Total Knee Replacement


Millions of people suffer from knee pain and stiffness – often due to degenerative joint disease like osteoarthritis. Physical traumas and joint diseases can significantly impair mobility and quality of life during even the simplest of activities. Although conservative measures are the first line of defense, many patients require extensive medical intervention to achieve relief for their knees. Total knee replacement is the choice of many patients and orthopedists because the procedure has a high rate of success. In fact, as many as 90 percent of patients achieve a significant reduction in knee pain following surgery.

Did you know…

that the first knee replacement surgery was performed in 1968? Now, the procedure is more popular than ever, with more than 700,000 people getting total knee replacements in 2010 alone. Artificial knee joints have changed the lives of millions of people from young to old. According to the American Academy of Orthopedic Surgeons, total knee replacements have been successfully performed in patients as young as 13. However, the majority of people eligible for this surgery are between the ages of 50 and 80.

Frequently Asked Questions

Am I a candidate for a total knee replacement?

You may be a candidate for total knee replacement surgery if you have osteoarthritis or joint damage that has not adequately responded to more conservative methods of treatment, such as physical therapy. Although knee replacements are considered safe and highly effective, results still vary from patient to patient. It is important to discuss your options with your orthopedist to determine if total knee replacement is right for you.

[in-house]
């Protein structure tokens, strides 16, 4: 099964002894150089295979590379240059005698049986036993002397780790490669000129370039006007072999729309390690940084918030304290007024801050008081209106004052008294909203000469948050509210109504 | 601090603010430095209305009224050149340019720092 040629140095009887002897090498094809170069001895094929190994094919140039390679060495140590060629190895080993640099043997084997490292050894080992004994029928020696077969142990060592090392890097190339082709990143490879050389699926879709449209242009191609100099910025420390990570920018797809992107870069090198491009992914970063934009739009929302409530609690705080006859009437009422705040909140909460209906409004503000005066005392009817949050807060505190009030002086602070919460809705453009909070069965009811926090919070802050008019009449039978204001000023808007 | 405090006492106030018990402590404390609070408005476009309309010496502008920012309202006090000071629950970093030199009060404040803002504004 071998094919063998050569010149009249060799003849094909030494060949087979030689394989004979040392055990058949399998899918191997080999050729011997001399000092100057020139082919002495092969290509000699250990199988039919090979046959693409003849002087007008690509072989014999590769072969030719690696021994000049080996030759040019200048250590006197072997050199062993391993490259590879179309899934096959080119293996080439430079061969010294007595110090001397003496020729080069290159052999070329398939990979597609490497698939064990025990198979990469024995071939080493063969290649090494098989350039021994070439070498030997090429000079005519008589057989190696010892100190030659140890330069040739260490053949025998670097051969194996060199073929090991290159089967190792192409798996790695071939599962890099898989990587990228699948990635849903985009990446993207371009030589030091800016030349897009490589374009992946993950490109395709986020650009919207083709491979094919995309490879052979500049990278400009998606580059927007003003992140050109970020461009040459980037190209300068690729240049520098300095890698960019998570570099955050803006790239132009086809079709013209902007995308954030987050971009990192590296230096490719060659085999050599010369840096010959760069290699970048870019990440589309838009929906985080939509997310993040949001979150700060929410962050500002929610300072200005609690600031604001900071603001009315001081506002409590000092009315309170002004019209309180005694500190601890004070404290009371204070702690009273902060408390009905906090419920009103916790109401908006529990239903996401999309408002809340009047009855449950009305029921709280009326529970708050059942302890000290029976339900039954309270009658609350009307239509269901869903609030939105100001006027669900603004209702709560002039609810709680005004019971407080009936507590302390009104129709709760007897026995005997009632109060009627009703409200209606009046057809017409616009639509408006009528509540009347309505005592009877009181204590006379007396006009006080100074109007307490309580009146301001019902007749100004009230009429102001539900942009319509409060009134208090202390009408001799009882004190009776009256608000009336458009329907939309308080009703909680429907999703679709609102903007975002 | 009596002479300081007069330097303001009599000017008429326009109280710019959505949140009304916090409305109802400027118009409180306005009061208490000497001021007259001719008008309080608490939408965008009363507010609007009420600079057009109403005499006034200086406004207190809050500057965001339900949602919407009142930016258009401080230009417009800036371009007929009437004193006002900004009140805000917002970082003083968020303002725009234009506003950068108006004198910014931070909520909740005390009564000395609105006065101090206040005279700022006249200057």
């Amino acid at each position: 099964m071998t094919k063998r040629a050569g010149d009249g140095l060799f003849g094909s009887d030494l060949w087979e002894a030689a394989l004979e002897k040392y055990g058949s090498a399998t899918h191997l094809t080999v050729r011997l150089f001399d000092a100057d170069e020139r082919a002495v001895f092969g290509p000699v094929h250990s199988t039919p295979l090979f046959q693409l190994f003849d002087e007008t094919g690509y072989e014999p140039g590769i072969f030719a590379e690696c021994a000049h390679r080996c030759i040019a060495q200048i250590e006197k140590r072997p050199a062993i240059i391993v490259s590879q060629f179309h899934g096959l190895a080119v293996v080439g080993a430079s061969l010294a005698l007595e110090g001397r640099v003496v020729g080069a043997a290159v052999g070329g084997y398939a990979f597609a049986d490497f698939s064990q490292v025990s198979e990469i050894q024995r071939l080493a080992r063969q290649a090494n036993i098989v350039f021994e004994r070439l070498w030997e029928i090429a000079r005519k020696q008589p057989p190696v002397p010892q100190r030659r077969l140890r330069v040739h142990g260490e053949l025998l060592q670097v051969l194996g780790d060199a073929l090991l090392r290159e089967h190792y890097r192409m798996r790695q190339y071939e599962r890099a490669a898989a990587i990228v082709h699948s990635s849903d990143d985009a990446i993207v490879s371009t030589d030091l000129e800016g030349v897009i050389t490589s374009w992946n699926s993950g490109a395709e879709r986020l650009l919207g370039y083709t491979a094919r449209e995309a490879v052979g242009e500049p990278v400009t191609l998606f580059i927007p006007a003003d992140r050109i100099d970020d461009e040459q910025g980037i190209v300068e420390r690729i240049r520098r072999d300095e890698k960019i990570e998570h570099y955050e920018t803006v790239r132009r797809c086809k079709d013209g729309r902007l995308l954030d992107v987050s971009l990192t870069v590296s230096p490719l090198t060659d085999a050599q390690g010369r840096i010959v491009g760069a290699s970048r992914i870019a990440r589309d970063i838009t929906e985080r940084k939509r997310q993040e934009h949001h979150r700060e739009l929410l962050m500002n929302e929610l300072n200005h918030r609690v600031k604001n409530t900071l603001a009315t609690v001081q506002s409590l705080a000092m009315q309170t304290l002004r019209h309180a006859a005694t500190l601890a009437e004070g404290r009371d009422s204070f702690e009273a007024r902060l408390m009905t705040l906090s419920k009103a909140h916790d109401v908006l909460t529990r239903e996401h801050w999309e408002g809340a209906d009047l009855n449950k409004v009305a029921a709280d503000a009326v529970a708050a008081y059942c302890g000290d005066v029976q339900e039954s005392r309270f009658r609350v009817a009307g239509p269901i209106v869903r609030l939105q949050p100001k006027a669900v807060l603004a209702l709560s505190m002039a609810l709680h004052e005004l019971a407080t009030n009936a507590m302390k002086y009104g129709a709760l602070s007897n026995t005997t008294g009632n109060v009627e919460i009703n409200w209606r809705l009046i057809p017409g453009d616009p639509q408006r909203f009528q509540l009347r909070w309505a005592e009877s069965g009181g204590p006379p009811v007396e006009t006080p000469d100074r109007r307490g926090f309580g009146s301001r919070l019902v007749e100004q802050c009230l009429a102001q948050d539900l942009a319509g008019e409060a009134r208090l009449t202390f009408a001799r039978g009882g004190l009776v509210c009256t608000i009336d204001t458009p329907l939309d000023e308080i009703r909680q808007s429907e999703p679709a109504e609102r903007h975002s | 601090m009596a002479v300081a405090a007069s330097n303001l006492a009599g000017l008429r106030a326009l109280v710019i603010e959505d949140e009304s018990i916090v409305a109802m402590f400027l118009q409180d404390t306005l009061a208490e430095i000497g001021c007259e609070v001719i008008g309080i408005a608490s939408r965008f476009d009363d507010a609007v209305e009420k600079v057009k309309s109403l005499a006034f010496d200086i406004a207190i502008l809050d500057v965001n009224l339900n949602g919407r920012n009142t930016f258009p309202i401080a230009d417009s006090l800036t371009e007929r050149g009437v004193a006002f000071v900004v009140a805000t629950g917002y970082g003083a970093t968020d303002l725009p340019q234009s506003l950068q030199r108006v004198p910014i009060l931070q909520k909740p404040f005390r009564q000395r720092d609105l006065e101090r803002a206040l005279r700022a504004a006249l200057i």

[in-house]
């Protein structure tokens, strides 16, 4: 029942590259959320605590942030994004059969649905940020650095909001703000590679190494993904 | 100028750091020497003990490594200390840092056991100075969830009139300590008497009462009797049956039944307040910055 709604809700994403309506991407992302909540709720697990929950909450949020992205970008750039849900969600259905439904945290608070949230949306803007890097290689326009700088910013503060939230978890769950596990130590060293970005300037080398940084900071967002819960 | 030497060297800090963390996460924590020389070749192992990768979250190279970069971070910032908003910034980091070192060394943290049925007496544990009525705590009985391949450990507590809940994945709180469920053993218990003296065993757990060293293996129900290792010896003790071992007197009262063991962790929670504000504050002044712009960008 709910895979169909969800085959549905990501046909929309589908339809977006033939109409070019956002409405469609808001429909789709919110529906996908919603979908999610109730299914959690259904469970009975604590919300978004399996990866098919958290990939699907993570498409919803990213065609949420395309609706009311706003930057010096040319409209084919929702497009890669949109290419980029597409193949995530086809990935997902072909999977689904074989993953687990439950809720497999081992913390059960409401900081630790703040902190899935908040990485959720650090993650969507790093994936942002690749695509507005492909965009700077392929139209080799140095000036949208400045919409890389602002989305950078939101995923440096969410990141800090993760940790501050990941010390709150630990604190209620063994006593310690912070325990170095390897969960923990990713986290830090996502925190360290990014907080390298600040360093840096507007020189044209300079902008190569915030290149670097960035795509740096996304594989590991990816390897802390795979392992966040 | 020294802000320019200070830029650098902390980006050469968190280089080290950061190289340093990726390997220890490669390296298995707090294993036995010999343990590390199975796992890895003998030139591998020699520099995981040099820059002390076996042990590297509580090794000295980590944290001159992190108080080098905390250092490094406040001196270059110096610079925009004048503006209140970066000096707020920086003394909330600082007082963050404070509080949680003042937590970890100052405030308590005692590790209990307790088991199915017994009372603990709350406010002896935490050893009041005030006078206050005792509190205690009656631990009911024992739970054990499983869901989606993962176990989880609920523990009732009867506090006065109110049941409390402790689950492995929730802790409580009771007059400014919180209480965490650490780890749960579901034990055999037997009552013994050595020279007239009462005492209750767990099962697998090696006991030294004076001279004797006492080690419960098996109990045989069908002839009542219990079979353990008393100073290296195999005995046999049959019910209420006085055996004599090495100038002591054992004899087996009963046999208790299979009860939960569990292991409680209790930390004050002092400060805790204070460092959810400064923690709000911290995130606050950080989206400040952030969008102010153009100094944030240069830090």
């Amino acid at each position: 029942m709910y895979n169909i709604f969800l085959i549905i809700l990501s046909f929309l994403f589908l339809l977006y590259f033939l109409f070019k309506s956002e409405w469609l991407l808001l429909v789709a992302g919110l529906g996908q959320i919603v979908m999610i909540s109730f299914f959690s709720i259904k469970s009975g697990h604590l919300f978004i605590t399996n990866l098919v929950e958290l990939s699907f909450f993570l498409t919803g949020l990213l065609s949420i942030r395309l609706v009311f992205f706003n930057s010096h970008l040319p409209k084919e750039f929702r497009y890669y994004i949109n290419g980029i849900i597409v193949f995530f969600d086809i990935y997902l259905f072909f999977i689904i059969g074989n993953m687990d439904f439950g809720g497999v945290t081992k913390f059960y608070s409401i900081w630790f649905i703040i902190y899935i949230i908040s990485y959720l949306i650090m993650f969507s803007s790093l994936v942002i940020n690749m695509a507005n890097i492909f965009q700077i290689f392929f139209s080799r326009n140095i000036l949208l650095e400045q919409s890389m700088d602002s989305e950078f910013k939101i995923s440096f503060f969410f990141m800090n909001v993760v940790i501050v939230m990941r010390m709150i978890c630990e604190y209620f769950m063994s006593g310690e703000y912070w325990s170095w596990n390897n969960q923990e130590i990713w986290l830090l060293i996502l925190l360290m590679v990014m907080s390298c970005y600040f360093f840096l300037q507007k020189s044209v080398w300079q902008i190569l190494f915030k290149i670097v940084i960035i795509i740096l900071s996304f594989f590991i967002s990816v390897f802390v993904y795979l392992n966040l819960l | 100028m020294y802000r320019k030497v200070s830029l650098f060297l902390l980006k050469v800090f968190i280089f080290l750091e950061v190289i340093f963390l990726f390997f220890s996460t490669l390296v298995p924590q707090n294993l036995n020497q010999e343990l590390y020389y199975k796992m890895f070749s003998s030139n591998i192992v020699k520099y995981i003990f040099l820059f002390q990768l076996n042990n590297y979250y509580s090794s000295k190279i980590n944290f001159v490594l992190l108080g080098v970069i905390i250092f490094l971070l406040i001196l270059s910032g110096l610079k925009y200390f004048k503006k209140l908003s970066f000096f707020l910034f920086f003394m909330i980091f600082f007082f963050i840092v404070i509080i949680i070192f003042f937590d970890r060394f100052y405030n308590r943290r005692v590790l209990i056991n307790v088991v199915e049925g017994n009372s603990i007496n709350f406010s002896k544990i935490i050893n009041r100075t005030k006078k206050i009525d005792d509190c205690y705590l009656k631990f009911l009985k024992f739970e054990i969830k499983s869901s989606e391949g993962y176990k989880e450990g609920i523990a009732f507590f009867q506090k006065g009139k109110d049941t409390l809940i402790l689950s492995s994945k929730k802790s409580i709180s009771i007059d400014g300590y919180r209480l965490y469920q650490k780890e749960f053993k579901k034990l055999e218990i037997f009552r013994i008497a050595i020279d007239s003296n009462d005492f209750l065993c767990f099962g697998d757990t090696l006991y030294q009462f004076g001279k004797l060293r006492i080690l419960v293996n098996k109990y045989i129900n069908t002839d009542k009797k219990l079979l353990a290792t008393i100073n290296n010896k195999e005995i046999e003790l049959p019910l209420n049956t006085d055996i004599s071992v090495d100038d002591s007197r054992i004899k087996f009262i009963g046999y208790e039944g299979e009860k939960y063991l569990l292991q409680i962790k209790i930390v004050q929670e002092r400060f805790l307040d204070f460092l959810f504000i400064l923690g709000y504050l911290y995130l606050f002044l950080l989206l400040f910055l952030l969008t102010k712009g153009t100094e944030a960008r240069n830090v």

What should I expect during a total knee replacement?

Total knee replacement surgery is an inpatient procedure that is performed using general anesthesia. Your doctor will make an incision, exposing the bone beneath. Damaged cartilage and a small amount of the bone will be removed and replaced by metal implants that are either cemented or pressed into the bone. Finally, your doctor may resurface your patella and insert a smooth spacer into your joint to facilitate fluid movement. The entire procedure usually takes no more than 1 or 2 hours.

What should I expect after surgery?

You will probably spend several days in the hospital after your surgery. During this time, the medical staff and your orthopedist will monitor your condition to ensure you are comfortable and that you are not developing unwanted blood clots after surgery. Your doctors and nurses will also work to prevent complications of surgery, such as pneumonia. Expect to begin a physical therapy regimen within 24 hours of your knee replacement. It will be important to continue these exercises for many weeks to facilitate a strong recovery.

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